Bill Dewitt the 3rd even stated that this is only the second phase and that there is more to come. The crowd was also fairly large for this event. There were about 400 people in attendance. The very large screen showed us all what the project will look like from many different angles that have never bneen seen before (those are below). Overall, the Cardinals, Cordish Companies and Lyda Krewson hailed this as a key redevelopment piece for Downtown St. Louis.
Furthermore, the full project will be 700,000 square feet. That is 7 times the size of the current phase. Below are the Renderings from the event (that will be updated when better ones come out). Below that is the website for One Cardinal Way. For those who are interested, the waitlist starts today. And beneath that is a fly around shown at the event.
Press Release by the Cardinals
ST. LOUIS, MO (December 14, 2017) – The St. Louis Cardinals and The Cordish Companies broke ground this morning on the $260 million second phase of Ballpark Village. The Cardinals and Cordish were joined by St. Louis Mayor Lyda Krewson and numerous civic, community, and business leaders to celebrate this exciting milestone. The 700,000 square foot mixed-use expansion project will complete a full build-out of Clark Street, transforming it into one of the most exciting streets in all of professional sports.
“This second phase is more than seven times the scale of the first phase of Ballpark Village, bringing our total investment in new construction downtown to well over $750 million since 2005,” said Bill DeWitt III, President of the St. Louis Cardinals. “By developing new housing, Class A office space, an upscale hotel, and high quality street level retail, we are truly putting the “Village” into Ballpark Village.”
New buildings will be built on both the east and west sides of the existing Phase 1 development. A new street will emerge, running from 8th Street to Broadway, and be called Cardinal Way. On the east end of Cardinal Way will be a 29-story luxury residential tower called One Cardinal Way. On the west end will be the first new construction Class A-Office Building in downtown in over a generation, anchored by PricewaterhouseCoopers, and an upscale convention hotel, Live! By Loews – St. Louis, MO. In addition, a three-story retail pavilion just north of the existing Busch II Infield and Event Plaza will connect everything together. This spectacular glass pavilion will be anchored by the 31,000 square foot Onelife Fitness, a nationally recognized, state-of-the-art health and fitness club.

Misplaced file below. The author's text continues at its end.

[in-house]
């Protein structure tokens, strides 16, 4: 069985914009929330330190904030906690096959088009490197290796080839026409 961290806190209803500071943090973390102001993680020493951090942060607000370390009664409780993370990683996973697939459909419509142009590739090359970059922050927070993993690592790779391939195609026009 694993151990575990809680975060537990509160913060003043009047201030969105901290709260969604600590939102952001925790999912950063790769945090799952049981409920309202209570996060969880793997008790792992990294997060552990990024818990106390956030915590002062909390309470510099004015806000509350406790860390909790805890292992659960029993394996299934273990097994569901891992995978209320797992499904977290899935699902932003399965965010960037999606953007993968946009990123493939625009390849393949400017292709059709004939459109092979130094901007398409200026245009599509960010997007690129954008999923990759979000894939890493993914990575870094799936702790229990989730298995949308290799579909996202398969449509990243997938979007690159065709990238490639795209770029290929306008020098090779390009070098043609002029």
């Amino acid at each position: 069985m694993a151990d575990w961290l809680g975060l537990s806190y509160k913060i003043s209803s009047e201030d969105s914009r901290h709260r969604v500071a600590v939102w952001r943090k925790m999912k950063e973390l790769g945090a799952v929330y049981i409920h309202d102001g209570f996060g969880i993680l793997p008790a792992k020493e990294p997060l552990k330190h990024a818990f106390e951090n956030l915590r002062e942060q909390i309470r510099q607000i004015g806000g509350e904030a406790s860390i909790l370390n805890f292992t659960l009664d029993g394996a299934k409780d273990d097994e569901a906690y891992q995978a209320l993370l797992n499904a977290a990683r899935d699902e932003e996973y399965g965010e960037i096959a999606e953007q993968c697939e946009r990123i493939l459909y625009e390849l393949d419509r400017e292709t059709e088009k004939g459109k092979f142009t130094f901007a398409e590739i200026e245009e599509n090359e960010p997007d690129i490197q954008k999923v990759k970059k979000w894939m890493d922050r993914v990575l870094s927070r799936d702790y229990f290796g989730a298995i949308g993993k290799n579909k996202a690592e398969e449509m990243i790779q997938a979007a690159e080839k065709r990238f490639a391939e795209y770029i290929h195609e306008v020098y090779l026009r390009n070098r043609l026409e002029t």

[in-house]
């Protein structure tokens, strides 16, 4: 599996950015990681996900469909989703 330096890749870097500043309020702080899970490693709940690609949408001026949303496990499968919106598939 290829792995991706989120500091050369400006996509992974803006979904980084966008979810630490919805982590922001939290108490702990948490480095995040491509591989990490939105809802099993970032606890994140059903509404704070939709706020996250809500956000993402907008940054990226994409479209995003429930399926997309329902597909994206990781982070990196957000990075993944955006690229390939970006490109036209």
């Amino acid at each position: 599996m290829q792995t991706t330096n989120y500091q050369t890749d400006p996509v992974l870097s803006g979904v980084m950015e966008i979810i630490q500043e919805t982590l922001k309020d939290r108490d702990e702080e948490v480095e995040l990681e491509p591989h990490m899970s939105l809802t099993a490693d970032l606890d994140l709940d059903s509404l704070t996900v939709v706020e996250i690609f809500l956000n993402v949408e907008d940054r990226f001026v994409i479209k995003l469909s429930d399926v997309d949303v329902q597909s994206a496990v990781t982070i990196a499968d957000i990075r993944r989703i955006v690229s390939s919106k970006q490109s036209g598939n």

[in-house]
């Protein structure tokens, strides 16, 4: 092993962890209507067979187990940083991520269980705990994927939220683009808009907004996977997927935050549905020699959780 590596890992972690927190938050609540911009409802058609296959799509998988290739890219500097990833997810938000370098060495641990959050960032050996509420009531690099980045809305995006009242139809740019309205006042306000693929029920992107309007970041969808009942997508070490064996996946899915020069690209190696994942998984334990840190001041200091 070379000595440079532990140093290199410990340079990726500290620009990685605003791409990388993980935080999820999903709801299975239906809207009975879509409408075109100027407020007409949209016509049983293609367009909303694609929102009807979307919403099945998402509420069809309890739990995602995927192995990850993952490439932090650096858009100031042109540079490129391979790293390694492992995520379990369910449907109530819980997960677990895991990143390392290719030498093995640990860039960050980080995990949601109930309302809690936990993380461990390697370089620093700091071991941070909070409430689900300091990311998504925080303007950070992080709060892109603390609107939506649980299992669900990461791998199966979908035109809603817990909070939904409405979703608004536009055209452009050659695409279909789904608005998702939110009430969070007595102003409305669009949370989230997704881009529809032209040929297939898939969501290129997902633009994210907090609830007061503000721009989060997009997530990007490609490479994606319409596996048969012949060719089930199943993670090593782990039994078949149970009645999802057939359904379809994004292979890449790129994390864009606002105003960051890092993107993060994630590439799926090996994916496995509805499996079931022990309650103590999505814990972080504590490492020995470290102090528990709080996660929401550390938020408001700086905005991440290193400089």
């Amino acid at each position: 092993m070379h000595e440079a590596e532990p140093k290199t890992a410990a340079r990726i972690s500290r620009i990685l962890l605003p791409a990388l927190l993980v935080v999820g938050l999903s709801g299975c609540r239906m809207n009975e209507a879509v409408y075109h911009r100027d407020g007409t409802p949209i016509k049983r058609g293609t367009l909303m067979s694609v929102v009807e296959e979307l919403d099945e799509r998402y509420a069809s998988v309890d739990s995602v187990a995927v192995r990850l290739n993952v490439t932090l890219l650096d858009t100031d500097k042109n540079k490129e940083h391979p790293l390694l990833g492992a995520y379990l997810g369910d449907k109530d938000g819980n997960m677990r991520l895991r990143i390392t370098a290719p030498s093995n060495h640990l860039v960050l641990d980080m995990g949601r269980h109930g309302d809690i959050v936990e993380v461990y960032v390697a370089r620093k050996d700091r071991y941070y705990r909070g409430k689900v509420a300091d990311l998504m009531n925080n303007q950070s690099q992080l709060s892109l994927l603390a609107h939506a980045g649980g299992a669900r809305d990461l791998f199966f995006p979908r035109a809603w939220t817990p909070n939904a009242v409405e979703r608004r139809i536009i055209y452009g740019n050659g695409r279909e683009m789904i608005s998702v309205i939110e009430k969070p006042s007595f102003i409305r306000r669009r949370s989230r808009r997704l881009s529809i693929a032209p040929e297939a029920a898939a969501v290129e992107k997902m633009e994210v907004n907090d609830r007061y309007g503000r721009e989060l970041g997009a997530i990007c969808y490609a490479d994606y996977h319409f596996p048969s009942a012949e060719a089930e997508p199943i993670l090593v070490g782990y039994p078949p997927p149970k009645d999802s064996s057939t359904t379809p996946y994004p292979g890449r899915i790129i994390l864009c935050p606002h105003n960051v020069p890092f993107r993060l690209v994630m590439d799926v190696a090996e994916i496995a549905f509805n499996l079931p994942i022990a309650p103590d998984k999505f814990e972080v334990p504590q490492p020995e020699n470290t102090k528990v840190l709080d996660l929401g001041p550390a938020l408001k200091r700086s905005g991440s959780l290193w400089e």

The first phase of Ballpark Village has played a pivotal role in the revitalization of downtown since opening in 2014, creating more than 1,000 construction jobs and 1,700 new permanent jobs when it opened. The second phase of Ballpark Village stands to create 1,500 construction jobs and more than 1,000 new permanent jobs.
"It is an honor to grow our partnership with the DeWitt family and the St. Louis Cardinals on this $260 million expansion of Ballpark Village,” stated Blake Cordish, Vice President of The Cordish Companies. “Ballpark Village is setting the gold standard for sports-anchored developments in the country and our partnership is proud to play a role in the ongoing revitalization of downtown St. Louis."
Located at the corner of Clark and Broadway, One Cardinal Way will be one of the most luxurious, amenity-rich apartment communities in the country. The 29-story, 297-unit tower will offer unobstructed views directly into Busch Stadium, as well as the Gateway Arch, Mississippi River, and St. Louis skyline. Designed by Hord Coplan Macht (HCM), One Cardinal Way will be designed to meet National Green Building System certification and will feature high-end materials, expansive ceiling heights, state-of-the-art appliances, and parking within the building. The community will feature studio, 1-bedroom, 2-bedroom and penthouse apartment homes. Additionally, the first floor will include 10,000 square feet of restaurant, retail and lifestyle amenity space.
One Cardinal Way will also feature over 25,000 square feet of interior and exterior residential amenity space that rivals that of any luxury apartment or condo building in the United States including:
· An expansive outdoor terrace with direct views into Busch Stadium
· Infinity Edge Pool
· Demonstration Kitchen
· Club room featuring an indoor-outdoor bar and fireplace
· Private Event Entertainment Room
· Fitness Center
· Conference Room
· On-site dry cleaning drop off and pick up
· Building sommelier
· In-building parking
· 24-hour lobby attendant and full suite concierge services
Beginning today, those interested in living at One Cardinal Way can schedule appointments with the Cordish Living management team to digitally view and reserve apartments at www.onecardinalway.com.
Designed jointly by HKS Architects, HCM and Tao & Lee, the new office building will be the first new construction office building built in downtown St. Louis in more than a generation (Metropolitan Square, 1989). The building will be anchored by PwC, one of the largest and most prestigious professional services firms in the world and longtime major employer in downtown St. Louis. The 10-story building will feature street level retail, modern office amenities and more than 500 structured parking spaces.
“This is a tremendous project that will bring hundreds of new residents and over a thousand new jobs to our city,” said Lyda Krewson, Mayor of St. Louis, MO. “I am excited to see a world-class hometown company like the Cardinals and their development partners, The Cordish Companies, expanding their investment in St. Louis and bringing the first new, Class-A office building downtown in nearly three decades.”